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Posted in You | April 2014

Dust off a forgotten dream – Canada

adult learning
A few years ago, a feature film popularized the concept of a ‘bucket list’, an inventory of things you would like to accomplish before you die.  As the idea gained steam, Americans dusted off forgotten dreams like learning a new language and running a marathon, and dared to consider more daring achievements like climbing Mount Kilimanjaro or writing a bestseller.

Going back to school is a bucket list idea with both practical and rewarding benefits.  Not only does postsecondary education lead to greater income potential and job security, but it can also offer more fulfilling work and a chance to do something you love.  But the idea of hitting the books again can seem like an impossible dream when you already have family responsibilities, mortgage payments and other obligations.

Getting that long-coveted diploma will require major planning but it can be done.  Here are some tips to make it happen.

  1. Give it time – Be realistic about when you can start. Making this dream a reality requires long-term planning and budgeting. Can you afford to live on one income or will you have to work while you study?  Are your kids old enough to take care of themselves or do you need to make childcare arrangements?  What is the total cost and how long will it take you to save for tuition and books?  Once you answer these questions, you might find that your first day of school is two years away but it’s still one step closer to reality.
  2. Get specific – Eighteen year-olds have the luxury of open-ended fields of study but adult learners should know why they’re going to school and what they want to accomplish. Maybe you want to move up in your organization but need an MBA or perhaps you yearn to turn your love of gardening into a landscaping career. Focussing on specific outcomes will help you narrow the choices and fast-track your plan.
  3. Consider the options – Thanks to technology, it’s never been easier to go back to school. Many institutions have mature student programs with flexible hours and remote learning options and some degrees can be completed almost exclusively online.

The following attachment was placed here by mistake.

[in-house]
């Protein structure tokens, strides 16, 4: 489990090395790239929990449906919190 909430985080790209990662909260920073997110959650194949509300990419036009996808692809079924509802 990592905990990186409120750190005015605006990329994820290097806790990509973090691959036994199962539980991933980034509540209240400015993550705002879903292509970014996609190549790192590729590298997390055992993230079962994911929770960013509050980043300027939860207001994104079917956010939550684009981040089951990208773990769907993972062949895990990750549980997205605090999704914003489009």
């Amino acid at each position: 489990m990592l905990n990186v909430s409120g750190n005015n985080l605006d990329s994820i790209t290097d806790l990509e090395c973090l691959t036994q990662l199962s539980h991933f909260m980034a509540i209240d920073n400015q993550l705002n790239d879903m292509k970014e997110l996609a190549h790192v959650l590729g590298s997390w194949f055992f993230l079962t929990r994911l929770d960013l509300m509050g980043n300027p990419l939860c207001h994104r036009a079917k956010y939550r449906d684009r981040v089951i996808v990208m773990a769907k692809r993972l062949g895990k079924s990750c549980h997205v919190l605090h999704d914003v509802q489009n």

4. Work within your budget – Your dreams of higher learning might include ivy-covered buildings but the local community college or trade school is more affordable and will require a shorter time commitment. If you can accomplish your goals without attending a traditional four-year program, it might be the right choice and you probably won’t even miss the sororities or campus athletics.
  5. Consider financial aid – Just because you left high school a long time ago doesn’t mean you don’t qualify for aid. Leave no stone unturned when it comes to putting your budget together. Visit gc.ca for information on student grants and loans, including grants for students with dependents.  You may also be eligible for provincial financial assistance or other scholarships.  Check studentawards.com to find one that’s right for you. Foresters™, an international life insurance provider committed to family well-being, offers the Foresters Competitive Scholarship to eligible members and their spouses, children and grandchildren pursing their first degree or diploma.  You can even ask your current workplace if they’re willing to support your education costs.  You might be pleasantly surprised.
  6. Take advantage of tax breaks – You may be able to deduct tuition costs from your income tax statement. Click here for details. And Canada’s Lifelong Learning Plan allows you to withdraw amounts from your RRSPs to fund full-time training or education for you or your spouse.

Most importantly, don’t get discouraged.  The decision to return to school involves a lot of planning, organizing and paperwork but thousands of people do it every year.  Why not become one of them?

 

Foresters™ is the trade name and a trademark of The Independent Order of Foresters, a fraternal benefit society, 789 Don Mills Road, Toronto, Canada M3C 1T9; its subsidiaries are licensed to use this mark.

¹ Synthetic Work Life Earnings by Educational Attainment.  US Census Bureau, 2011 American Community Survey – http://www.census.gov/prod/2012pubs/acsbr11-04.pdf

²Foresters Competitive Scholarship program is administered by International Scholarship and Tuition Services, Inc.

410312 CAN (04/15)

 

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